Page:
WASHINGTON — For a second straight time, the Federal Reserve is set to cut interest rates this week to try to protect the economy from the consequences of a global slowdown and President Donald Trump’s trade war with China.
After that, no one — not even the Fed itself — seems sure what it will do. The economic landscape looks too hazy and vulnerable to unexpected events, like oil price spikes resulting from the weekend attack on Saudi Arabia’s oil production facilities.
Among the key questions:
Will Trump achieve at least a truce in his conflict with China and diminish a threat overhanging the U.S. economy?
Will Britain avoid a disruptive exit from the European Union that would destabilize the global economy?
Is U.S. inflation, dormant for years, finally starting to reach the level the Fed has long targeted? Could a surge in oil prices even send inflation to heights that would make the Fed uncomfortable about cutting rates? Or would higher energy prices make the officials more fearful of a global downturn and so more inclined to cut rates?
The answers to those uncertainties will influence the Fed’s decisions in the coming months on whether it needs to keep reducing borrowing rates to try to help sustain the U.S. economic expansion now in its 11th year.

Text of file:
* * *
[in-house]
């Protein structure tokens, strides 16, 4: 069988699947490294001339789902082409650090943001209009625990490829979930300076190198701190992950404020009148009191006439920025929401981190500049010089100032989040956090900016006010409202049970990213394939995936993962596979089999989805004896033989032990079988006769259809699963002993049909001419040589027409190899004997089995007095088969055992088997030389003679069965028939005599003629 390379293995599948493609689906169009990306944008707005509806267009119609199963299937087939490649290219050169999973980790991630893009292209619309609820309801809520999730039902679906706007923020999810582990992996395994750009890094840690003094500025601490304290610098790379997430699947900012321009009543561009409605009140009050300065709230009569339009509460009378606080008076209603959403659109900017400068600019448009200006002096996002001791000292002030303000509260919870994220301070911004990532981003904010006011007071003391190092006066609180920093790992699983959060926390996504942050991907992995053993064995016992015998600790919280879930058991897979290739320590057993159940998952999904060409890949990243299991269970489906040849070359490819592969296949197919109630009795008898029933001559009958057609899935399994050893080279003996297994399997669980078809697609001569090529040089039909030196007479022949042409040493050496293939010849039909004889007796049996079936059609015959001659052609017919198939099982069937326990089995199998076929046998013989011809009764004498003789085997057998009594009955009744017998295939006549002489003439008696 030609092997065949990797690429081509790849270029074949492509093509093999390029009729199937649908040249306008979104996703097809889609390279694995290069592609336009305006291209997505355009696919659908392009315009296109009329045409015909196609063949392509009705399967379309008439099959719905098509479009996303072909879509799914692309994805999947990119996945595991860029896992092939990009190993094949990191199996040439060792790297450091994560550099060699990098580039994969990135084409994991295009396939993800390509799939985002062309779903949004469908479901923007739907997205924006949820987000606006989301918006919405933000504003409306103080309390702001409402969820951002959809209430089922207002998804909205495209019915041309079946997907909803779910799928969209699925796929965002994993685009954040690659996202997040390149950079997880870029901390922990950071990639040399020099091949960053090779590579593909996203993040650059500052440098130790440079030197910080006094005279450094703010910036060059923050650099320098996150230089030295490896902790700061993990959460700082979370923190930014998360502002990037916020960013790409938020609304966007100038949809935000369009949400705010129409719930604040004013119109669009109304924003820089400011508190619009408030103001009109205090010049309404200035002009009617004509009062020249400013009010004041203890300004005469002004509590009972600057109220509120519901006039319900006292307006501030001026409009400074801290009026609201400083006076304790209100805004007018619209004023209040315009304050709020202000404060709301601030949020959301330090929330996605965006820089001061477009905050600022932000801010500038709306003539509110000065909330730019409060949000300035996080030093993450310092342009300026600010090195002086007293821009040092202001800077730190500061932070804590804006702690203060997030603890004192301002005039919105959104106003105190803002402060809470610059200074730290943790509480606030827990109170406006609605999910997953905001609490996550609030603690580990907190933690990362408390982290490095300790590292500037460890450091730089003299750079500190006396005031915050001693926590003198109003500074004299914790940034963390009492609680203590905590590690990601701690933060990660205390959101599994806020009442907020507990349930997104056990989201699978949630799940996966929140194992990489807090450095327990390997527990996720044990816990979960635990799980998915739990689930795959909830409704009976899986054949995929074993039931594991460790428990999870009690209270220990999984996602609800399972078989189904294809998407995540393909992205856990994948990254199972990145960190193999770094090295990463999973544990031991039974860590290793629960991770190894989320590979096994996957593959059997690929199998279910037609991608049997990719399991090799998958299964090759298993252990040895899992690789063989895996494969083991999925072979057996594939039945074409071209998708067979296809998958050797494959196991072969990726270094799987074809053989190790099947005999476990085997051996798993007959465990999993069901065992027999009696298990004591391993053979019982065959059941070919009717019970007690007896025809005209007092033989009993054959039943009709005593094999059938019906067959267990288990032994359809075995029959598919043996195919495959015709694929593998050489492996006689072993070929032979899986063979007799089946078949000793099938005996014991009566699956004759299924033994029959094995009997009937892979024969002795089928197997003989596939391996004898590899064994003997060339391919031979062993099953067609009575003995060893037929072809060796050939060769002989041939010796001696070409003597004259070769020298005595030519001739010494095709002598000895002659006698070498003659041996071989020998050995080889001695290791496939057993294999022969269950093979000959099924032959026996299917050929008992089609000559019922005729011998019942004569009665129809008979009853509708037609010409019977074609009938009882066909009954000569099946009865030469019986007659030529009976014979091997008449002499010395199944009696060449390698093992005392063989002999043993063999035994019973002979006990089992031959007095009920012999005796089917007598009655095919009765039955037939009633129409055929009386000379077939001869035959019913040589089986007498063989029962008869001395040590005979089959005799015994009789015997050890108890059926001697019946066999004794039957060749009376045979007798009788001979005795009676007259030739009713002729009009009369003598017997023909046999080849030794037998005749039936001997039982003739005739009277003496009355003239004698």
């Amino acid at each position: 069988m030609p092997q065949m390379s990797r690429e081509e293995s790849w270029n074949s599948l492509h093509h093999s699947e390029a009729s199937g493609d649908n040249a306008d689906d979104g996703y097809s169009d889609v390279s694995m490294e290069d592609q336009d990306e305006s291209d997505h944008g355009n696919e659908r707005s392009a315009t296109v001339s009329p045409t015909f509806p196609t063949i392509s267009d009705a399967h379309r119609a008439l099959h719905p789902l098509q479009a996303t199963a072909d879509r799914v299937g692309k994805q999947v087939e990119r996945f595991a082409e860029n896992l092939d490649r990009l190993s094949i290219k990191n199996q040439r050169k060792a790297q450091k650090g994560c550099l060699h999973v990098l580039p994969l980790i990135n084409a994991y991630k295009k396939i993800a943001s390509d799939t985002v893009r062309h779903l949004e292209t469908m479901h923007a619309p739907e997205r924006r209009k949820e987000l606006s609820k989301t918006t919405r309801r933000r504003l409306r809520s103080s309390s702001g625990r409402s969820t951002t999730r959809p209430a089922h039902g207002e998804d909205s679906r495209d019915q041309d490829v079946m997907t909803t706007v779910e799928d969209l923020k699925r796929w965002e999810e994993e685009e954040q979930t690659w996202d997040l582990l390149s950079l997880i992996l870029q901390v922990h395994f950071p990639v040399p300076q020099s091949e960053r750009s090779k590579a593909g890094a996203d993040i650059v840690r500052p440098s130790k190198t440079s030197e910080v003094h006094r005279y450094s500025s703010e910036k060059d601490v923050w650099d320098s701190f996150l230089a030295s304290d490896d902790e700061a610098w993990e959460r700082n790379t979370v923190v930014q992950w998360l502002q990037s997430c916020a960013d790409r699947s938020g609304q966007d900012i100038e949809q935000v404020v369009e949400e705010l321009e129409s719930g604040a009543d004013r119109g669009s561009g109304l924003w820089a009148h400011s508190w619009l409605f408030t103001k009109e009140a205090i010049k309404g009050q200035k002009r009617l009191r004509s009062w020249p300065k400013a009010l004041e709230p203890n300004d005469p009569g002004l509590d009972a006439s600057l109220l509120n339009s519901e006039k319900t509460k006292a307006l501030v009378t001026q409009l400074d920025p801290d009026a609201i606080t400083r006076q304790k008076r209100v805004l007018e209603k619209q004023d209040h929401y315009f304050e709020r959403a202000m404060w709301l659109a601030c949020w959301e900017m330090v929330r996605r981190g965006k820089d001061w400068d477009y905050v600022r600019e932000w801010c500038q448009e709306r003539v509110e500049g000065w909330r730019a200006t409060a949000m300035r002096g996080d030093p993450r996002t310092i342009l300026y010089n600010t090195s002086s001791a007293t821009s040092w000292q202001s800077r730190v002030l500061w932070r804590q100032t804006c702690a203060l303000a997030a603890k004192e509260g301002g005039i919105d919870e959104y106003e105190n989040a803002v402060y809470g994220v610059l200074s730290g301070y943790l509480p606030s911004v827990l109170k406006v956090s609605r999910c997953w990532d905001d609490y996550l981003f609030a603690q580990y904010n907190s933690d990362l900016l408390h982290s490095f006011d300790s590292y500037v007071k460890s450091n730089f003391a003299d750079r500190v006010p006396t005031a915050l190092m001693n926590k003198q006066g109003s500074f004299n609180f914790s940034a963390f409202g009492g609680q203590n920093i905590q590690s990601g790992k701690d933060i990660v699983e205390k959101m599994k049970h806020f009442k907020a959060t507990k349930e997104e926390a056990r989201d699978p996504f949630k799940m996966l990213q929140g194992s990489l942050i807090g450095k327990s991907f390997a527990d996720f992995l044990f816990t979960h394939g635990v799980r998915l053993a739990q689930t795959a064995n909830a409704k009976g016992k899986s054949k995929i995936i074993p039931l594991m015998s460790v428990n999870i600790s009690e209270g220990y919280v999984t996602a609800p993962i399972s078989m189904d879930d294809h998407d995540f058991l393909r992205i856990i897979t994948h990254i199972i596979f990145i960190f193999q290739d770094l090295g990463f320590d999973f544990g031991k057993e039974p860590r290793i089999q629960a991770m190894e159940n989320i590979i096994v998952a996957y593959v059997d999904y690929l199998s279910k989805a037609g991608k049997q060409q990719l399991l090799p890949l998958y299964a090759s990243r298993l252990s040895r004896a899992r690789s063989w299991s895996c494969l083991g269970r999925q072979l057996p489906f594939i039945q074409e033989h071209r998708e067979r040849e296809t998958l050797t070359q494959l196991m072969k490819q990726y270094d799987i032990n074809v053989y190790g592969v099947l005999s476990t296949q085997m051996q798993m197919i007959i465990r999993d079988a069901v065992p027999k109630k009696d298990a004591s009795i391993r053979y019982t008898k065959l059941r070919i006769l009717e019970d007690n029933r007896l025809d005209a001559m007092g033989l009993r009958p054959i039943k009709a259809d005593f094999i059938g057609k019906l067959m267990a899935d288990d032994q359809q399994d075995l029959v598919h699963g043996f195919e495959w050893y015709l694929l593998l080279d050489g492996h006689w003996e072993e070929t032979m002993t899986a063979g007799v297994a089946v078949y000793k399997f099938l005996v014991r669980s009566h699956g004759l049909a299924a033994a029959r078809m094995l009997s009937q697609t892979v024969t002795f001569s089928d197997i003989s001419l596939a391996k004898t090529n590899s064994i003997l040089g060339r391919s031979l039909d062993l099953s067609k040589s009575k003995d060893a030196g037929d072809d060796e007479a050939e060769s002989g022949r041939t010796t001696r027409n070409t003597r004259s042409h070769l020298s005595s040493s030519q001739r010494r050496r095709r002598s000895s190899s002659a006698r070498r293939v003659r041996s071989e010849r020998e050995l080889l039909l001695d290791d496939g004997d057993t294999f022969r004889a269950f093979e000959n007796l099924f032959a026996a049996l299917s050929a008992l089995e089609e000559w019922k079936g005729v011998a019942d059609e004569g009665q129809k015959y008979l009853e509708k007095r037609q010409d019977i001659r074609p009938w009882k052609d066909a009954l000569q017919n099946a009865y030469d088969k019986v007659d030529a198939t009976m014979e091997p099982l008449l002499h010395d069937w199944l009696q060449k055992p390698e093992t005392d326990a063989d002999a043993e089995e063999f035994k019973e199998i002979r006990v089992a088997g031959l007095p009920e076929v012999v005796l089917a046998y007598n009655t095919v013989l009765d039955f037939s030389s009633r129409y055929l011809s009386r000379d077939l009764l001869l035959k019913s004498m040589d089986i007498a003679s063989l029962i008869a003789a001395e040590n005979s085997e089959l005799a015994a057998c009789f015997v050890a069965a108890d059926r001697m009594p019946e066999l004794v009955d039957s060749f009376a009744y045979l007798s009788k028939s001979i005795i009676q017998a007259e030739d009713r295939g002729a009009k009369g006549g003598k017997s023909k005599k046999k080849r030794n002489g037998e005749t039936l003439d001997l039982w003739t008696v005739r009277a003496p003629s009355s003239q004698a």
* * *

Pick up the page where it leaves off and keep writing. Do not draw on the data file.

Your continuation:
It might not matter much in any case. With rates already ultra-low, few economists think a further modest drop in borrowing costs would provide much economic stimulus. Still, the financial markets are anticipating not only a quarter-point rate cut on Wednesday when the Fed ends its latest policy meeting but one or more additional cuts later this year.
On Monday, Trump linked the oil attack and the Fed’s rate decision, saying that after “the oil hit,” the economy needs “Big Interest Rate Drop, Stimulus!”
But some analysts think the Fed might react to Trump’s rising demands for steep rate cuts by making explicitly clear that it’s keeping its focus on the economy.